Date of Award


Document Type


Degree Name

Master of Arts (MA)


College of Humanities and Social Sciences



Thesis Sponsor/Dissertation Chair/Project Chair

Naomi Liebler

Committee Member

Adam Rzepka

Committee Member

Lee Behlman


This thesis will compare the role that queens in failing nations, motivated by revenge, play as tragic heroes in Classical tragedy. Focusing on the classical tragedies of Euripides’ Medea and Hekabe to Seneca’s Medea and Trojan Women, this thesis compares the roles that these queens play as tragic heroes in both the Greek and Roman renditions. As politically significant characters and tragic heroes, Medea and Hecuba both operate as both poison and cure, representing nations and houses that are failing, on the basis of their identity and their actions. I have focused on how Euripides and Seneca offer queens and tragic heroes, ultimately creating a similar outcome--they nobly face dilemmas, for which there is no “easy” or “right” choice, and that they attain magnificence through the endurance of their unique plight.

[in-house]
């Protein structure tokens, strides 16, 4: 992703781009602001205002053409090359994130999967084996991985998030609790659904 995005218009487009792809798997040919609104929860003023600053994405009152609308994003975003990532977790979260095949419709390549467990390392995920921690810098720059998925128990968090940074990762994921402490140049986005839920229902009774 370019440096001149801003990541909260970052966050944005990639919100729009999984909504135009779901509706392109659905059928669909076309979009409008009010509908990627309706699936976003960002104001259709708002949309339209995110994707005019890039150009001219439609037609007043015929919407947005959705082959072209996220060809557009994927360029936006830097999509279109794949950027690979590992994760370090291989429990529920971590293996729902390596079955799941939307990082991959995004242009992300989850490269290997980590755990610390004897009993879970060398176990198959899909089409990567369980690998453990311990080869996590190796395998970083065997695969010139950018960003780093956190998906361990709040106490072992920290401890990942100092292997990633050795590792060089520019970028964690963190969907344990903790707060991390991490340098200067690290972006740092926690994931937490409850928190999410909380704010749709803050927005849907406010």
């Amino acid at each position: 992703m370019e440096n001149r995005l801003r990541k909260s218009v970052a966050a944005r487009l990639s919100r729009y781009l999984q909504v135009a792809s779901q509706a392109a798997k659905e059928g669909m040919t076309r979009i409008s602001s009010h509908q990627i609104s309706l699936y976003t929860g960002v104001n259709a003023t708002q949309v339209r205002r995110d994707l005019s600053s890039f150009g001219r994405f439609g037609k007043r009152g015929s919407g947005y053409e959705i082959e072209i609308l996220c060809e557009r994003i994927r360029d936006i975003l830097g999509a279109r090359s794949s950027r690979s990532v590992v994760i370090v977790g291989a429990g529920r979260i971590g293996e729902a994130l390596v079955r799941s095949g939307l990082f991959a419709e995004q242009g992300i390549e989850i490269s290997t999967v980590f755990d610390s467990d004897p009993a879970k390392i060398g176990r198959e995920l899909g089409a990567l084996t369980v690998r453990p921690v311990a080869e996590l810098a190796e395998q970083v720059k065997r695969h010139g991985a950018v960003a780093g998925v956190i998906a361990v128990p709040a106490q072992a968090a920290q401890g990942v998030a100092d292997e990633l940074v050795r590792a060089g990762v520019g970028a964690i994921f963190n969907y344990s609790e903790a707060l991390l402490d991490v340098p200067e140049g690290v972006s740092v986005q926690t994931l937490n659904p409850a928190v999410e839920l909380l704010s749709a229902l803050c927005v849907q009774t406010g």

In their respective tragedies, Euripides and Seneca explore the boundaries of female agency, particularly in the sense that the Euripidean Hekabe actively resigns to her fate as a barking dog, explaining to Polymestor that “paying you back is my only concern” (1244); Seneca’s vision for Hecuba and Andromache is much more passive. Seneca’s queens suffer simply because they are mothers; instead of being the source of life for Troy and tasked with extending Troy’s legacy, they are forced to witness the destruction of their kingdom and sacrifice the last of their children in the process.

Ultimately, the aftermath of nations that have fallen is a liminal state. The queens who live in these in-between places face the question of how to endure life as the consequence. For queens like Medea and Hecuba, endurance is synonymous with suffering; suffering is synonymous with mothering children and mothering the nation that defines their authority. In essence, classical queens achieve tragic heroism because they suffer as women in the state of motherhood, both poison for the grief that comes with losing children, losing husbands and monarchs, and the very land in which the nation sits, and cure in their ability to perpetuate a nation through childbearing, or even through a queen’s dignity and ability to negotiate with their captors.